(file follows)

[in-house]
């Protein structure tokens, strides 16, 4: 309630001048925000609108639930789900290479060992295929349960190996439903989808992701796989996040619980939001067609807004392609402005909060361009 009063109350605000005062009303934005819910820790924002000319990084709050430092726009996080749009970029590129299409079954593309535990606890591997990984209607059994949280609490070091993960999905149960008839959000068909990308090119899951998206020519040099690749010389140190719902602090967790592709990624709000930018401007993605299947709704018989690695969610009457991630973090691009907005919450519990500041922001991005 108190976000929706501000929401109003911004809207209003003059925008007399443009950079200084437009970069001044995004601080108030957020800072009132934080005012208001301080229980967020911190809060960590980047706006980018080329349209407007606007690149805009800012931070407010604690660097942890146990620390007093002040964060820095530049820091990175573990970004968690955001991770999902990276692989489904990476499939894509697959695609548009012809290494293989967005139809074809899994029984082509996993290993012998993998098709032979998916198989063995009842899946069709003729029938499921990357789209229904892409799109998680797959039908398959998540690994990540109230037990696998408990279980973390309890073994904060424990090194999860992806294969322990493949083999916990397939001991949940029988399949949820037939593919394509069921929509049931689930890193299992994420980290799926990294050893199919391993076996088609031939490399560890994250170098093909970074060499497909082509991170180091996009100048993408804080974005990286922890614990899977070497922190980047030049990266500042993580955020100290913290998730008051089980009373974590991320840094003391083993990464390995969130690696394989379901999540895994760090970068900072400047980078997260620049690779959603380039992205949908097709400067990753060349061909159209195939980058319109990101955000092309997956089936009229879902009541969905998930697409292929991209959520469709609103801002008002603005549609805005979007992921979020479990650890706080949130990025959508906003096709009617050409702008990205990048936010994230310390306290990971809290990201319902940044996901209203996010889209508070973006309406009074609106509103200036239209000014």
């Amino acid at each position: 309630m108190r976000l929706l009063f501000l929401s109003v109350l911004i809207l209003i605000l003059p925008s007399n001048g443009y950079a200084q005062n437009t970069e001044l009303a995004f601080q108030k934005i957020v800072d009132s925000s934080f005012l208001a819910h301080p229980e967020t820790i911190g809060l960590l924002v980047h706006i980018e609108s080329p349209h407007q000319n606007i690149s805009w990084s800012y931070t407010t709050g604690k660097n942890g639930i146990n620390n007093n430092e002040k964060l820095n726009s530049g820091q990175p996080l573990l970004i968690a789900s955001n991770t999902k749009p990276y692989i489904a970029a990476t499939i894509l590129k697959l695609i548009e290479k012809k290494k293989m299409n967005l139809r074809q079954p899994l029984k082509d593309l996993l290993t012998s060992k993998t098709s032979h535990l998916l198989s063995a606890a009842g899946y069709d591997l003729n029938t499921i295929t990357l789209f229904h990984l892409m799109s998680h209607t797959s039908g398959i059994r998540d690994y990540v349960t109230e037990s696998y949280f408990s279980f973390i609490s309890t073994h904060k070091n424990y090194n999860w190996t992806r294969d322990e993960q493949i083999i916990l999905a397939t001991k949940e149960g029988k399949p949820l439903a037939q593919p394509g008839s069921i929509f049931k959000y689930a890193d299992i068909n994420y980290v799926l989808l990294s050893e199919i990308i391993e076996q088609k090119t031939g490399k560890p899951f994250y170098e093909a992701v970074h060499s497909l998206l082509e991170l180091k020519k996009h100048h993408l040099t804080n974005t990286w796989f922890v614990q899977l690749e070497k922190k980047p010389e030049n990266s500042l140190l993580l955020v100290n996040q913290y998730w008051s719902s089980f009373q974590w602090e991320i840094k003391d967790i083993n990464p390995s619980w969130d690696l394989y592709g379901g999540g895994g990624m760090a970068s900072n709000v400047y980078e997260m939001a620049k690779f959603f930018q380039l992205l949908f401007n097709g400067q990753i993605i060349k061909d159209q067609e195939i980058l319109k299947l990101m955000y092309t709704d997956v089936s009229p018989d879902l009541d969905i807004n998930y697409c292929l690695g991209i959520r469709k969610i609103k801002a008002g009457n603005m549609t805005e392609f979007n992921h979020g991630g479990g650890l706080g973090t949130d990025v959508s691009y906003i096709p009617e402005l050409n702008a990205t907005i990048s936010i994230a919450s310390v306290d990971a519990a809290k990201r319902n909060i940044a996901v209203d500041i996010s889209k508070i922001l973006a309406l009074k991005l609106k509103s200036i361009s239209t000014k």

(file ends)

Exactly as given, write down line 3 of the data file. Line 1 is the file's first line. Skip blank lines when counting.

């Amino acid at each position: 309630m108190r976000l929706l009063f501000l929401s109003v109350l911004i809207l209003i605000l003059p925008s007399n001048g443009y950079a200084q005062n437009t970069e001044l009303a995004f601080q108030k934005i957020v800072d009132s925000s934080f005012l208001a819910h301080p229980e967020t820790i911190g809060l960590l924002v980047h706006i980018e609108s080329p349209h407007q000319n606007i690149s805009w990084s800012y931070t407010t709050g604690k660097n942890g639930i146990n620390n007093n430092e002040k964060l820095n726009s530049g820091q990175p996080l573990l970004i968690a789900s955001n991770t999902k749009p990276y692989i489904a970029a990476t499939i894509l590129k697959l695609i548009e290479k012809k290494k293989m299409n967005l139809r074809q079954p899994l029984k082509d593309l996993l290993t012998s060992k993998t098709s032979h535990l998916l198989s063995a606890a009842g899946y069709d591997l003729n029938t499921i295929t990357l789209f229904h990984l892409m799109s998680h209607t797959s039908g398959i059994r998540d690994y990540v349960t109230e037990s696998y949280f408990s279980f973390i609490s309890t073994h904060k070091n424990y090194n999860w190996t992806r294969d322990e993960q493949i083999i916990l999905a397939t001991k949940e149960g029988k399949p949820l439903a037939q593919p394509g008839s069921i929509f049931k959000y689930a890193d299992i068909n994420y980290v799926l989808l990294s050893e199919i990308i391993e076996q088609k090119t031939g490399k560890p899951f994250y170098e093909a992701v970074h060499s497909l998206l082509e991170l180091k020519k996009h100048h993408l040099t804080n974005t990286w796989f922890v614990q899977l690749e070497k922190k980047p010389e030049n990266s500042l140190l993580l955020v100290n996040q913290y998730w008051s719902s089980f009373q974590w602090e991320i840094k003391d967790i083993n990464p390995s619980w969130d690696l394989y592709g379901g999540g895994g990624m760090a970068s900072n709000v400047y980078e997260m939001a620049k690779f959603f930018q380039l992205l949908f401007n097709g400067q990753i993605i060349k061909d159209q067609e195939i980058l319109k299947l990101m955000y092309t709704d997956v089936s009229p018989d879902l009541d969905i807004n998930y697409c292929l690695g991209i959520r469709k969610i609103k801002a008002g009457n603005m549609t805005e392609f979007n992921h979020g991630g479990g650890l706080g973090t949130d990025v959508s691009y906003i096709p009617e402005l050409n702008a990205t907005i990048s936010i994230a919450s310390v306290d990971a519990a809290k990201r319902n909060i940044a996901v209203d500041i996010s889209k508070i922001l973006a309406l009074k991005l609106k509103s200036i361009s239209t000014k």